I was first attracted by Camus, "prince of the absurd" when I was 16. Camus still fascinates me, now well beyond what would have been his 100th birthday, and 60 years after his premature death in a car crash in Burgundy (it's said that he was found with an unused train ticket in his pocket - he'd planned to go by rail to Paris to rejoin his wife and children, but had accepted at the last minute the offer of a lift from his publisher).
Unlike Sartre, who was more of a systematic philosopher, Camus preferred to be labelled only as a writer, since he was doubtful about the power of reason and preferred to focus on how one should live, especially whether one should be primarily "solitaire ou solidaire".
The great advocate of the former, isolated path is Meursault, anti-hero of L'Etranger (full text here), the first book I read for my French A Level course and one of the forces that launched me into adulthood. Meursault talks about the "benign indifference of the universe".
"The realisation that life is absurd cannot be an end, but only a beginning" quote shows Camus the absurdist. He argued that nothing has any meaning behind it. Life, the universe, and everything just happens to happen, so we humans have a hard time with this and create systems to bestow meaning on things. When we look at something without meaning and fail to give it one, we experience the feeling of the absurd. Camus argues that we must grasp this, and face the world as the meaningless void that it is. Indeed, in Le Mythe de Sisyphe, which I studied for my MA course at Edinburgh, Camus offered "suicide, religion or acceptance" as three possible responses to the Absurd: he chose acceptance.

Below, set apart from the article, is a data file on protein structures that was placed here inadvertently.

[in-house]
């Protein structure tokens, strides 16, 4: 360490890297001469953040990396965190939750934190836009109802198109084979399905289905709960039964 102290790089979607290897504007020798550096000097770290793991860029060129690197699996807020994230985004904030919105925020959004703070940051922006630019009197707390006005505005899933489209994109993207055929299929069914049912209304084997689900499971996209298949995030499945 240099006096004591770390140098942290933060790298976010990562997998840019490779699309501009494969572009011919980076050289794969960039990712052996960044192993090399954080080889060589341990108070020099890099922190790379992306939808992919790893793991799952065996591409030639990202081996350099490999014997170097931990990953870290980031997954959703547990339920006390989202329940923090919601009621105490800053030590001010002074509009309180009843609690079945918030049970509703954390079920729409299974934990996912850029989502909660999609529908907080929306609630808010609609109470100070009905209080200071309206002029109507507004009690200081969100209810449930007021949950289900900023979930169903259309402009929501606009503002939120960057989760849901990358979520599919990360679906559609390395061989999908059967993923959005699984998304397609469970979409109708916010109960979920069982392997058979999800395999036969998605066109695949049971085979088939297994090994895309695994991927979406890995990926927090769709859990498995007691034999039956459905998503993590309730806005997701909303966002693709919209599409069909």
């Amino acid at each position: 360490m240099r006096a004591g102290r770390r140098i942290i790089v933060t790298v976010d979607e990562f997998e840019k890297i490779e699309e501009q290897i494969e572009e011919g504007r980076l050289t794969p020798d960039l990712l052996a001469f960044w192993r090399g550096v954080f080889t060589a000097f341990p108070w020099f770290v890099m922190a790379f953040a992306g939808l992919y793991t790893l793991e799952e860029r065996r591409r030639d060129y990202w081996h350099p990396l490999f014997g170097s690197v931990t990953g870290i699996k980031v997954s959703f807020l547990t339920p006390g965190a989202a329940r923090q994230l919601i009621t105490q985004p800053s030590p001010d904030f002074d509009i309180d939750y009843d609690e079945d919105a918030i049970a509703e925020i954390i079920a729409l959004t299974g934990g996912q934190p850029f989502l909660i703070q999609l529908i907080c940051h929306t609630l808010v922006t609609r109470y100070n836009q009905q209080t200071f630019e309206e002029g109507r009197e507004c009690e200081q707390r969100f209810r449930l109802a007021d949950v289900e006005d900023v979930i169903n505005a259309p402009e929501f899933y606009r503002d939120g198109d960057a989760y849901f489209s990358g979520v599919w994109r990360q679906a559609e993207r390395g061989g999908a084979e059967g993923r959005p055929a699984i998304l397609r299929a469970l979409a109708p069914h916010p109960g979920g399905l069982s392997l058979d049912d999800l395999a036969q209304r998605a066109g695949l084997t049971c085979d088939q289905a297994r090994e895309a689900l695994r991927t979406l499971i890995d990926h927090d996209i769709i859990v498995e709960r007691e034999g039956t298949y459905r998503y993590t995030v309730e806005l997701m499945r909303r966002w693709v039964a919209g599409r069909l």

Commentator Geoff Dyer said of Camus that he carried within him "an unconquerable summer" that still warms us today.
- The return of Camus
- Albert Camus: The Madness of Sincerity
- Albert Camus' historic lecture, "The Human Crisis"
- Philosophy: Albert Camus
- Albert Camus on What It Means to Be a Rebel and the Heart of Human Solidarity
- Camus on how to ennoble our minds in difficult times
- An irrational world: Camus' quest for meaning
- Camus' Myth of Sisyphus and the Meaning of Life
- Albert Camus on what it means to be a rebel
- A Cross-Cultural Bridge of Kinship and Mutual Appreciation: The Moving Correspondence of Albert Camus and Boris Pasternak
- Albert Camus and the problem of absurdity
- The Forum: Albert Camus: Embracing life’s absurdity
- Should I kill myself or have a cup of coffee? The Stoics and Existentialists agree on the answer
- Albert Camus on love and the absurd
- Out of a clear blue sky - Camus’s The Plague and coronavirus
- Sartre's radicalism and Camus' solidarity - IAI TV
- Sartre vs Camus: Violence and force - IAI TV
- See Albert Camus’ Historic Lecture, “The Human Crisis,” Performed by Actor Viggo Mortensen
Personal values are unique to every individual and can loosely be described as a set of beliefs or intuitive feelings inside our heads. They act unconsciously as a guide - telling us how comfortable we feel about different situations,
Please see below a growing and non-exhaustive Halcyon list of values that we can try to live by: